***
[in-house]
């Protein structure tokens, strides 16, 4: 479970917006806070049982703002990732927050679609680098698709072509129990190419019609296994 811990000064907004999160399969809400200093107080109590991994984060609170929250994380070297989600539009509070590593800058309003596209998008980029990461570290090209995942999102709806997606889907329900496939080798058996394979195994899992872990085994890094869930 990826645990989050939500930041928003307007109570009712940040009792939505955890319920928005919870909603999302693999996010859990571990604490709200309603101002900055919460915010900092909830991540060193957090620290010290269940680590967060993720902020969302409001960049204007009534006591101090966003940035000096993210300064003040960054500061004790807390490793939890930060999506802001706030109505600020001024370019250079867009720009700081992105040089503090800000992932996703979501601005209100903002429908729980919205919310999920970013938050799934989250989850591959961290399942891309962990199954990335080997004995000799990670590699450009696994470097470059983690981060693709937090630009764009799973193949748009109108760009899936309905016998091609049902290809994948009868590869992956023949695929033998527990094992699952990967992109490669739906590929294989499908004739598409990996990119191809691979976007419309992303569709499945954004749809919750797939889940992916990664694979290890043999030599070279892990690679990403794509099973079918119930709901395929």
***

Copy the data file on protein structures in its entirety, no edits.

[in-house]
């Protein structure tokens, strides 16, 4: 479970917006806070049982703002990732927050679609680098698709072509129990190419019609296994 811990000064907004999160399969809400200093107080109590991994984060609170929250994380070297989600539009509070590593800058309003596209998008980029990461570290090209995942999102709806997606889907329900496939080798058996394979195994899992872990085994890094869930 990826645990989050939500930041928003307007109570009712940040009792939505955890319920928005919870909603999302693999996010859990571990604490709200309603101002900055919460915010900092909830991540060193957090620290010290269940680590967060993720902020969302409001960049204007009534006591101090966003940035000096993210300064003040960054500061004790807390490793939890930060999506802001706030109505600020001024370019250079867009720009700081992105040089503090800000992932996703979501601005209100903002429908729980919205919310999920970013938050799934989250989850591959961290399942891309962990199954990335080997004995000799990670590699450009696994470097470059983690981060693709937090630009764009799973193949748009109108760009899936309905016998091609049902290809994948009868590869992956023949695929033998527990094992699952990967992109490669739906590929294989499908004739598409990996990119191809691979976007419309992303569709499945954004749809919750797939889940992916990664694979290890043999030599070279892990690679990403794509099973079918119930709901395929």